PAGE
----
If you think about it, going to the office today isn’t really going to the office. When we used to go to the office, it was full of people. We were meeting in collaboration rooms and talking about our weekends around the water cooler. For some reason, organizations do not realize they are responsible for bringing back this aspect of the office experience.

    Yet, they are shocked that employees do not talk to each other. People are depressed in their empty offices, still sitting in front of Zoom. That is why they do not engage with each other. Today, going to the office means walking through an empty building with limited supplies in the break room and echoes down the hallways. Of course no one wants to go to the office!

    Recognize the Purpose of an Organization

    A New York Times opinion piece on the 9-to-5 schedule quoted that 30% of global workers surveyed last year said they would look for a new job if their employer required them to return to the office full time. The piece suggests that employees should be allowed not just to choose where they work, but when. This concept caught my eye since this is partly what I love about my entrepreneurial lifestyle right now. It is past midnight. My daughter is sleeping in the other room, and I am listening to Spotify while writing this article.  I am able to do this after a corporate, in office, career of 15+ years.

    The solo work makes sense for some roles, and for some phases of our careers. But it is not a blanket solution for all roles in an organization. Young people cannot acquire skills necessary to manage projects or others without watching their leaders in action. Banks like Goldman Sachs refer to this need as  the “apprenticeship model.” I call it the purpose of an organization. The bottom line is, an Excel expert can show me a shortcut in 1 minute vs me trying to figure out the same thing online, alone, in an hour.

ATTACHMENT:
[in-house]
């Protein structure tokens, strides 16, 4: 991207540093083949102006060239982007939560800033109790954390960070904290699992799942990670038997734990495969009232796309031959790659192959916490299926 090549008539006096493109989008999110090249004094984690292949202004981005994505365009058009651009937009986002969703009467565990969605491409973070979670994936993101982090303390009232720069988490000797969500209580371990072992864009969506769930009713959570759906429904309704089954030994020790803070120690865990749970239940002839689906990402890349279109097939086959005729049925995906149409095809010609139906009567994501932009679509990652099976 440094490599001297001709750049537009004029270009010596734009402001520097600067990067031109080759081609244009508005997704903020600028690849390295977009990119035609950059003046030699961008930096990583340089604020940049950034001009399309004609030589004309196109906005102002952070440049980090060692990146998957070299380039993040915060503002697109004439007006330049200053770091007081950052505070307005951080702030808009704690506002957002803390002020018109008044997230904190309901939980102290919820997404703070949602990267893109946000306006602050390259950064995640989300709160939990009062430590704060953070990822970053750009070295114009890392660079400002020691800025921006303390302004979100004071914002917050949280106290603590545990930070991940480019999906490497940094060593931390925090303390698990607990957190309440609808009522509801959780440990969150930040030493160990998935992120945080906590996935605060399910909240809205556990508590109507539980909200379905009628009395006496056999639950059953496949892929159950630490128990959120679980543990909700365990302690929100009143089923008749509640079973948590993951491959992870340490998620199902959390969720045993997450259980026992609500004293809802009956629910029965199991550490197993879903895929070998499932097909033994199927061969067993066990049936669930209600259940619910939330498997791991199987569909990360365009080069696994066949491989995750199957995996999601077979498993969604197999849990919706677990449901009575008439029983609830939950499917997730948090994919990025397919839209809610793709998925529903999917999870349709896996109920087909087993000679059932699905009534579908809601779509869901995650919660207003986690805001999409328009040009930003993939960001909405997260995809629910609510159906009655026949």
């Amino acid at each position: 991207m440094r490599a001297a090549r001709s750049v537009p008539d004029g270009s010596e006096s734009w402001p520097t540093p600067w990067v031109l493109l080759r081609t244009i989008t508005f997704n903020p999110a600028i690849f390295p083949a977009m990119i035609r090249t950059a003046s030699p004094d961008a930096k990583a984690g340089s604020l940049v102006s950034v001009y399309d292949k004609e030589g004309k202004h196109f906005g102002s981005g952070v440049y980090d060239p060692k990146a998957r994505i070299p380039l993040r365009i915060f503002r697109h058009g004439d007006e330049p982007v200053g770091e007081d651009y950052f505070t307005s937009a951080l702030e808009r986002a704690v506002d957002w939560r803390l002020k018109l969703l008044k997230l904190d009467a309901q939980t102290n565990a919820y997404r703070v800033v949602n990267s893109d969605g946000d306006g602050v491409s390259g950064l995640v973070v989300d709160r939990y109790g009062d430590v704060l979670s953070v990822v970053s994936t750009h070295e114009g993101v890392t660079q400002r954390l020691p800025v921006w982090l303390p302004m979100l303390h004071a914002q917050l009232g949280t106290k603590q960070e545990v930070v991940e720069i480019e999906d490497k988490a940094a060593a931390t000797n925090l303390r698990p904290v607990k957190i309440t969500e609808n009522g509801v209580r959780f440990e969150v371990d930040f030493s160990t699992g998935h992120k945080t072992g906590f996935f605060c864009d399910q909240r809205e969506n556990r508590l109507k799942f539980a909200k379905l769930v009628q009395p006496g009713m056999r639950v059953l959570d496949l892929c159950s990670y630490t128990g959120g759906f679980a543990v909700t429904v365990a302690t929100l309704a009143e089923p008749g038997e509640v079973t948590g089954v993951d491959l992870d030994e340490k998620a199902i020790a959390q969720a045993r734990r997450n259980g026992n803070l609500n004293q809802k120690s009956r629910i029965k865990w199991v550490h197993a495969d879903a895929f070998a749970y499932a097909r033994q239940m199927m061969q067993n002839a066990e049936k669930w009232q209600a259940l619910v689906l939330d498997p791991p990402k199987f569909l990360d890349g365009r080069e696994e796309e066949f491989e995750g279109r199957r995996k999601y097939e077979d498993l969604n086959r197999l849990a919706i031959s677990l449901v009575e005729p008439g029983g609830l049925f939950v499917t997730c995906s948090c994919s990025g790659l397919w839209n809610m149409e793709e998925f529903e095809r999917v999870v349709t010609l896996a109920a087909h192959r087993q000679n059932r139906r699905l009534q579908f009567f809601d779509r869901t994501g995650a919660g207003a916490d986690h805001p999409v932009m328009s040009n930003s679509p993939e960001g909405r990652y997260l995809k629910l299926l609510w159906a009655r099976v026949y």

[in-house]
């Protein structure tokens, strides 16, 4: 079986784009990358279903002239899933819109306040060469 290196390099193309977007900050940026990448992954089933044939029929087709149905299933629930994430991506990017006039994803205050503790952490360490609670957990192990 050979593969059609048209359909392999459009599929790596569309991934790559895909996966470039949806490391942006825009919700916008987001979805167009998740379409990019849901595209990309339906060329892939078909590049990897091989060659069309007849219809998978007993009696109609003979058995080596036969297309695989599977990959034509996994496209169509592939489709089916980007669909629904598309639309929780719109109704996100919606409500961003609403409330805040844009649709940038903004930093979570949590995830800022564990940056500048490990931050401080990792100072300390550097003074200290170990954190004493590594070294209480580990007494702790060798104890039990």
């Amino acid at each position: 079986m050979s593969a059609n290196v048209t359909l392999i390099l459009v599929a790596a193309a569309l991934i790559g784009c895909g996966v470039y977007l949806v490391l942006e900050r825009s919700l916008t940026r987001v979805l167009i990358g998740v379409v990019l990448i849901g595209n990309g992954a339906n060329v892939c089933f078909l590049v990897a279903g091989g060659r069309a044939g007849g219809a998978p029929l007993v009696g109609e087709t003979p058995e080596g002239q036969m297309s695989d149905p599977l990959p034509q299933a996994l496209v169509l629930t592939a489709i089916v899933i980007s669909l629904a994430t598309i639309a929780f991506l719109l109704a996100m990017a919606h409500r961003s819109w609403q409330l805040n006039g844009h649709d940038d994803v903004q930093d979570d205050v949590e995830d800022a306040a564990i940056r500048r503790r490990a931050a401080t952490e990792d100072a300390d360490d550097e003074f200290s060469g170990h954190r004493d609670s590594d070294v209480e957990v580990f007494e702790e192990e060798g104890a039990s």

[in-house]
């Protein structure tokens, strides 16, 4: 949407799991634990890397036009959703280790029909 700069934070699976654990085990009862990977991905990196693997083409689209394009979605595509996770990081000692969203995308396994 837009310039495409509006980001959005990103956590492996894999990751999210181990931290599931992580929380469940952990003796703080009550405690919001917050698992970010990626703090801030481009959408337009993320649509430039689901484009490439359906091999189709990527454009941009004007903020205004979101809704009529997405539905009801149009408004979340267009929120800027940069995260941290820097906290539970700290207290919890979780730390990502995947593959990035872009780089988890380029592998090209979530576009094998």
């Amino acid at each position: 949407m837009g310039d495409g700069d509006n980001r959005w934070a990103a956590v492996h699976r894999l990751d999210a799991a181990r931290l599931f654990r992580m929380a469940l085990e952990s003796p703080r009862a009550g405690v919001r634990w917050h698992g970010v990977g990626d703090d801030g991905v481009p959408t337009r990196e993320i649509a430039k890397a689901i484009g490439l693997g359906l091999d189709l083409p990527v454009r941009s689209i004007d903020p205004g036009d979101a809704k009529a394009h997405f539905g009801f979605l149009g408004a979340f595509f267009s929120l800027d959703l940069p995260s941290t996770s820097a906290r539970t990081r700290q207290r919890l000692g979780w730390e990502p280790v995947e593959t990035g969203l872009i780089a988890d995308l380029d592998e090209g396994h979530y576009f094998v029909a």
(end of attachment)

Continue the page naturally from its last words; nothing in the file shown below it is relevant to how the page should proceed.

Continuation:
Foster Connections

    Start scheduling people to come to the office together. Behind the scenes, coordinate the teams that have higher co-dependency to come in on the same day. That, coupled with your social calendar, will break the social awkwardness. And make sure, when people are in the office, they are not on six hours of Zoom calls!

    Keep in mind that you do not have to do this all alone. Engage your direct reports and delegate this work to them, too.

    Last but not least, please create an Onboarding Ex­perience for your new hires! It is unbelievable how many people start new jobs without ever having been properly introduced to their company. Just because employees are remote, does not mean it is impossible to meet and greet new hires. Leverage Teams, or Slack, to create a channel for new hires. There, they can introduce themselves, ask questions, and become more comfortable with their colleagues.

    Introduce a New Hires Day when everyone in the organization comes together to meet new members. Create an Onboarding Schedule that includes lunches and in-person meetings where you introduce the people who are most important to your new hires. Do not expect new hires to schedule meetings like this on their own. Given widespread resistance to return to office, it is difficult to ask people to come in to the office. That is why doing so is your job as the leader. And it is another opportunity to support your new hires.

    We know none of this is easy. The fundamental cultural shift required to meet the needs of employees with resistance to return to office cannot be handled by only one leader. And it cannot be done alone. We are here to help you. Take the first step with the Return to Office and Culture Alignment Toolkit we built for you.

    How a Personal Interaction builds Repeat Customers

    A customer-centric methodology is key to the successful outcome of my interaction with Hello Spud. It is the reason this story appears here, and not among the CX Big Fails! The company did not send an automated response. It did not deliver a message stating “sorry we couldn’t help you, would you like something else.” Instead, the company co-founder reached out to me personally across multiple channels (a handwritten note, followed by personal emails).